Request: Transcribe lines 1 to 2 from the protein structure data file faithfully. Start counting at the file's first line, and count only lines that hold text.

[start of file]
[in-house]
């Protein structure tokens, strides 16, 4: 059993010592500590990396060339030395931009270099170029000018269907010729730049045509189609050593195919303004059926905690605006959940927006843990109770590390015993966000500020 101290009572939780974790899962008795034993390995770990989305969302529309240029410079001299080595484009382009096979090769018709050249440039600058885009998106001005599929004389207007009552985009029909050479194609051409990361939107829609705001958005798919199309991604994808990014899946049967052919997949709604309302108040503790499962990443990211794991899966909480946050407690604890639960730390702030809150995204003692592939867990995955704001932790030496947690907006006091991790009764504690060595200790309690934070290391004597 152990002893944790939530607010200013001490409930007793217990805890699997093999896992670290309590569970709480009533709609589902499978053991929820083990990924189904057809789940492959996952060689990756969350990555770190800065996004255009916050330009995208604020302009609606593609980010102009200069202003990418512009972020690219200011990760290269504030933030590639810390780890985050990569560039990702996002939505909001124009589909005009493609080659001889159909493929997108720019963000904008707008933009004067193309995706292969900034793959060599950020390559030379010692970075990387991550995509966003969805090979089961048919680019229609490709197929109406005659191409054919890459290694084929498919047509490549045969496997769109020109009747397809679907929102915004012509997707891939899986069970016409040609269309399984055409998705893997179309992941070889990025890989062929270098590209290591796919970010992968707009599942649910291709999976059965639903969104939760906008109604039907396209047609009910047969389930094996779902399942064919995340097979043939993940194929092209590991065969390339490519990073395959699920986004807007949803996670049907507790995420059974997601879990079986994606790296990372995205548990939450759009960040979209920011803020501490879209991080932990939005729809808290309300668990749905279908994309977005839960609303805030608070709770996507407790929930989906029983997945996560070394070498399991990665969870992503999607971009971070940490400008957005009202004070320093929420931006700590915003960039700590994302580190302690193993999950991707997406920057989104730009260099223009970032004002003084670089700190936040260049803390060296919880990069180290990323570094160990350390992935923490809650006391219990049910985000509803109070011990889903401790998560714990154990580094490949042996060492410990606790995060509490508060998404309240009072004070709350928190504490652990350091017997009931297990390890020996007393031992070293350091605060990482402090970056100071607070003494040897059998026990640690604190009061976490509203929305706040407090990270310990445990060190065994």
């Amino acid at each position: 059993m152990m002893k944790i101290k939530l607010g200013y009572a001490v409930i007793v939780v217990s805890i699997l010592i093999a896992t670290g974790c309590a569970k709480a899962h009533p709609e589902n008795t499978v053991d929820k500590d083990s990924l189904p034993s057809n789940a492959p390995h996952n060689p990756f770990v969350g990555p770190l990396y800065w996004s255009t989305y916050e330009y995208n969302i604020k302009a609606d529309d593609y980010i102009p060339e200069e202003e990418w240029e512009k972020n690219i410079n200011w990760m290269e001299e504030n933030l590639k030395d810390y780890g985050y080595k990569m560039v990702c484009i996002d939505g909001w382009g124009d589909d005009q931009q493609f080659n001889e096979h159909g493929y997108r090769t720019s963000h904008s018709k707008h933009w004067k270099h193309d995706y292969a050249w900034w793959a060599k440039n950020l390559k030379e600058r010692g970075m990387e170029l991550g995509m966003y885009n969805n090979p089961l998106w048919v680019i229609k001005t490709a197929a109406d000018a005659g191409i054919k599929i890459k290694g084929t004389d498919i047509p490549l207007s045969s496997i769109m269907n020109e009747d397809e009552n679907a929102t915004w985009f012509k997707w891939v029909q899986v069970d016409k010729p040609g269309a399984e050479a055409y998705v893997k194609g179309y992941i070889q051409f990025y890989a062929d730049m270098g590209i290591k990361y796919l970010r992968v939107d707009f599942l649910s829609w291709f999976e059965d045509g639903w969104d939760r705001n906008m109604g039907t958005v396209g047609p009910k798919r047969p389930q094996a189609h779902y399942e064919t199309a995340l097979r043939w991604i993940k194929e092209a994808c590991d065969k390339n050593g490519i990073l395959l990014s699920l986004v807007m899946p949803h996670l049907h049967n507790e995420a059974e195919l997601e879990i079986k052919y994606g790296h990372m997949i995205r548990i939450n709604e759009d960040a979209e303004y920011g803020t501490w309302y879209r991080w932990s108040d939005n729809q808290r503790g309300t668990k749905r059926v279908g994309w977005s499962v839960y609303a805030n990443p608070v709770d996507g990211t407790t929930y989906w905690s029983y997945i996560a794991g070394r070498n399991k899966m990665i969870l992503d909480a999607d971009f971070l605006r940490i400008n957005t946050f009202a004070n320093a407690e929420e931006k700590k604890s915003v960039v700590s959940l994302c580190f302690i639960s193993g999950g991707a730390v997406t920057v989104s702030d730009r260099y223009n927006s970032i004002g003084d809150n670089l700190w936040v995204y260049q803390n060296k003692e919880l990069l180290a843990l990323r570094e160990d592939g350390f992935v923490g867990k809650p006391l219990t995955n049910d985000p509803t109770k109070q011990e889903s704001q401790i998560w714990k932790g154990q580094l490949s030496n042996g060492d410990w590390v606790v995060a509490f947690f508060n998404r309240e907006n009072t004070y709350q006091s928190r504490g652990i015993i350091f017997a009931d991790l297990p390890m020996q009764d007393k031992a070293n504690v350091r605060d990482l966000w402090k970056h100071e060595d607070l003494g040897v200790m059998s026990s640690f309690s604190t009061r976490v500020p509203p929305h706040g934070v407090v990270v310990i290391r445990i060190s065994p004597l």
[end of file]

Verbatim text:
[in-house]
């Protein structure tokens, strides 16, 4: 059993010592500590990396060339030395931009270099170029000018269907010729730049045509189609050593195919303004059926905690605006959940927006843990109770590390015993966000500020 101290009572939780974790899962008795034993390995770990989305969302529309240029410079001299080595484009382009096979090769018709050249440039600058885009998106001005599929004389207007009552985009029909050479194609051409990361939107829609705001958005798919199309991604994808990014899946049967052919997949709604309302108040503790499962990443990211794991899966909480946050407690604890639960730390702030809150995204003692592939867990995955704001932790030496947690907006006091991790009764504690060595200790309690934070290391004597 152990002893944790939530607010200013001490409930007793217990805890699997093999896992670290309590569970709480009533709609589902499978053991929820083990990924189904057809789940492959996952060689990756969350990555770190800065996004255009916050330009995208604020302009609606593609980010102009200069202003990418512009972020690219200011990760290269504030933030590639810390780890985050990569560039990702996002939505909001124009589909005009493609080659001889159909493929997108720019963000904008707008933009004067193309995706292969900034793959060599950020390559030379010692970075990387991550995509966003969805090979089961048919680019229609490709197929109406005659191409054919890459290694084929498919047509490549045969496997769109020109009747397809679907929102915004012509997707891939899986069970016409040609269309399984055409998705893997179309992941070889990025890989062929270098590209290591796919970010992968707009599942649910291709999976059965639903969104939760906008109604039907396209047609009910047969389930094996779902399942064919995340097979043939993940194929092209590991065969390339490519990073395959699920986004807007949803996670049907507790995420059974997601879990079986994606790296990372995205548990939450759009960040979209920011803020501490879209991080932990939005729809808290309300668990749905279908994309977005839960609303805030608070709770996507407790929930989906029983997945996560070394070498399991990665969870992503999607971009971070940490400008957005009202004070320093929420931006700590915003960039700590994302580190302690193993999950991707997406920057989104730009260099223009970032004002003084670089700190936040260049803390060296919880990069180290990323570094160990350390992935923490809650006391219990049910985000509803109070011990889903401790998560714990154990580094490949042996060492410990606790995060509490508060998404309240009072004070709350928190504490652990350091017997009931297990390890020996007393031992070293350091605060990482402090970056100071607070003494040897059998026990640690604190009061976490509203929305706040407090990270310990445990060190065994």